in the provinces, particularly the Philippines native orange variety called "dalandan". The doy packs are being recycled by
local cottage industries into handbags and are now being exported to other countries.
Aside from expanding the business by producing other ready-to-eat and ready-to-cook food products, Zest-O Corporation
now owns the former Asian Spirit Airlines, which CEO Alfredo Yao aptly renamed as Zest Air.

Alfredo Yao, Zest-O Corporation, On Being Ambitious:


Hard work, perseverance and foresight, plus having the right people working with me to develop and sustain the
business are key elements to my success.
Alfredo Yao started the Zest-O Corporation through sheer determination. Hes a self-made businessman who lived an
impoverished life as he finished his elementary and high school education. He was even unable to earn a degree at
Mapua Institute of Technology!
Alfredo Yao was already into the printing press business when he liked the idea of doypack pouches in packaging
beverages. He initially pitched the idea to beverage manufacturers in the Philippines, but none of them expressed interest.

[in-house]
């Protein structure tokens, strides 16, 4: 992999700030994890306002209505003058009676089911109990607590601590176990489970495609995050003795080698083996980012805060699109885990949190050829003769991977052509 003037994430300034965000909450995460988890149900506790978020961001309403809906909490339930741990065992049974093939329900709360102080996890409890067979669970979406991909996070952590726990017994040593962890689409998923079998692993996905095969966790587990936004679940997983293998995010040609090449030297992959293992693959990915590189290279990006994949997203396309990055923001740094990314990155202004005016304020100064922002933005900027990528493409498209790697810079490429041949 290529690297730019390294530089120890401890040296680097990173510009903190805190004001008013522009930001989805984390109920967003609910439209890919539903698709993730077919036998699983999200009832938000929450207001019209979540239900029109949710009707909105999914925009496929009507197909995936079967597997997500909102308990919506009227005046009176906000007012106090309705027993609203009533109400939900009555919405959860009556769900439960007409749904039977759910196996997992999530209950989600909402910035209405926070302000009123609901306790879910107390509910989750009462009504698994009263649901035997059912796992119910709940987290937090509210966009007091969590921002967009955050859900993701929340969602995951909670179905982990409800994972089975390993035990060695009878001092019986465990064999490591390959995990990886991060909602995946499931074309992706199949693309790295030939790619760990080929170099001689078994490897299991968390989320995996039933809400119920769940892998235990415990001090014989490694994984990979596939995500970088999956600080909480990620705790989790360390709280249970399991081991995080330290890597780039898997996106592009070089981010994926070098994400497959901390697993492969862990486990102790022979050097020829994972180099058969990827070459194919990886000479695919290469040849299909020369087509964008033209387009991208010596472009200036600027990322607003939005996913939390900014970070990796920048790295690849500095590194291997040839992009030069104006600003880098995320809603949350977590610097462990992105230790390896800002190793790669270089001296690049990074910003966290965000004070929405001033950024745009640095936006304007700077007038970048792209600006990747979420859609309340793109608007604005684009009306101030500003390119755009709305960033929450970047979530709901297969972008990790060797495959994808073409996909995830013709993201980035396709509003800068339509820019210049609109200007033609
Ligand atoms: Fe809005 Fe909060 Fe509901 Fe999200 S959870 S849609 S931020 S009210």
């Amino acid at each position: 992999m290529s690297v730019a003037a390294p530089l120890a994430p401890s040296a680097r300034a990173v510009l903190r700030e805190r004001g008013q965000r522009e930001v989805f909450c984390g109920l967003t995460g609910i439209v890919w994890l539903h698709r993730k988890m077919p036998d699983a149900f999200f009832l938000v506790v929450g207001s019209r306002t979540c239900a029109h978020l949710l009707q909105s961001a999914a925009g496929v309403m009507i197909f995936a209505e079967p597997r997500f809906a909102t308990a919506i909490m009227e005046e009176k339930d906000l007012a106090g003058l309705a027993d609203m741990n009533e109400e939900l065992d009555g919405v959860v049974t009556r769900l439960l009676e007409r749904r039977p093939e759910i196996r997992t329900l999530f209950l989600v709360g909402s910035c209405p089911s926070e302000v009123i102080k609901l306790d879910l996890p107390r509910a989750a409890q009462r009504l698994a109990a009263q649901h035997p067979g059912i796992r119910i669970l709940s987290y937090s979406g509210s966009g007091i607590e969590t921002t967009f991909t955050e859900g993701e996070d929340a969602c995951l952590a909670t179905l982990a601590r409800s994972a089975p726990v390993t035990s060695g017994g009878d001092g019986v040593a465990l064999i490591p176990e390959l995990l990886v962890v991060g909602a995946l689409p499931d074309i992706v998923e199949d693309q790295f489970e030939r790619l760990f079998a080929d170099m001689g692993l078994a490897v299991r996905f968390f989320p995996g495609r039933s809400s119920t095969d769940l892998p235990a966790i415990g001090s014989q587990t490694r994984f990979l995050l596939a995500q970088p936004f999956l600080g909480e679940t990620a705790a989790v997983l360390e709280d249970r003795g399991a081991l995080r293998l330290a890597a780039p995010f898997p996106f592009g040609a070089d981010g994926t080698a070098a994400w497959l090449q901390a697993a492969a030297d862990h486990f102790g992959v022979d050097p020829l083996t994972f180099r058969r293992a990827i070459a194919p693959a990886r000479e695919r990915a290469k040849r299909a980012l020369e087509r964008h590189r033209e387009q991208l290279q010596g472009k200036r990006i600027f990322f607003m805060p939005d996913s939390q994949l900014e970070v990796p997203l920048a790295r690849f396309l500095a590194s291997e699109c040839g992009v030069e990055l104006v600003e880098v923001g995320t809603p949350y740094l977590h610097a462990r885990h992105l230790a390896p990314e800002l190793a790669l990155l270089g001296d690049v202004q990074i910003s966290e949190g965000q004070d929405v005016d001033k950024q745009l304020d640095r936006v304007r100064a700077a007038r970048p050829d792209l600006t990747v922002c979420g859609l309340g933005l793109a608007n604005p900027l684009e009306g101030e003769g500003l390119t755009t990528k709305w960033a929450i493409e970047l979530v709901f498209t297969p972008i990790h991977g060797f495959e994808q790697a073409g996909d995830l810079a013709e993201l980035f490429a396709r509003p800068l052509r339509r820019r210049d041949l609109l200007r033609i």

So he ventured into the juice manufacturing business himself in 1980, and the rest is history. Zest-O is now a household
name, as many Filipino families have been enjoying the juice brand for years.
Alfredo M. Yao Chairman Zest-O Corporation
The eldest of six children, Mr. Alfredo Yao started to work at an early age to augment the family income. His father died
when he was only 12 years old, and his mothers earnings as a sidewalk vendor could not support the familys needs. He
would accompany his mother to Chinese gambling dens where he got balato (tips) from the players and met people from
all walks of life. With the help of a relative, Mr. Yao was able to complete his elementary and high school education. He
went to the Mapua Institute of Technology for college but had to leave after two years.
Mr. Yao did odd jobs and worked at a warehouse of a packaging company. On one of his many trips to a printing press
where his cousin worked, Mr. Yao saw potential in the packaging business and decided to invest his time and money in a
printing press. Solemar Commercial Press, a printing press for cellophane wrappers of biscuits and candies, was named
after his mother and role model. It grew steadily during its first 20 years. Then in 1979, while visiting an exhibit in Europe,